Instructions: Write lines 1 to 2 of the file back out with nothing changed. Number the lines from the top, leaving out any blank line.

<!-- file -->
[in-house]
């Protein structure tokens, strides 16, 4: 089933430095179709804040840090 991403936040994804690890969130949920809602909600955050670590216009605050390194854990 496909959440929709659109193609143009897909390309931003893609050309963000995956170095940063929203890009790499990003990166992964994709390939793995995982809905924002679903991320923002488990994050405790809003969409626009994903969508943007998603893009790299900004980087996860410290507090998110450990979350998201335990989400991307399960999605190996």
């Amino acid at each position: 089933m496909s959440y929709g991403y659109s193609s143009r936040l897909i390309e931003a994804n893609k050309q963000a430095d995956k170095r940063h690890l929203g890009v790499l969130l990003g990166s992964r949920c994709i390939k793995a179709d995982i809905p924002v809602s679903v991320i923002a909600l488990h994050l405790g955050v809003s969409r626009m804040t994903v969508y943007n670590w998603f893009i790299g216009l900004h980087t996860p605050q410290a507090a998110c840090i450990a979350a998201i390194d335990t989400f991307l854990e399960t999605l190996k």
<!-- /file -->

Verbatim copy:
[in-house]
């Protein structure tokens, strides 16, 4: 089933430095179709804040840090 991403936040994804690890969130949920809602909600955050670590216009605050390194854990 496909959440929709659109193609143009897909390309931003893609050309963000995956170095940063929203890009790499990003990166992964994709390939793995995982809905924002679903991320923002488990994050405790809003969409626009994903969508943007998603893009790299900004980087996860410290507090998110450990979350998201335990989400991307399960999605190996």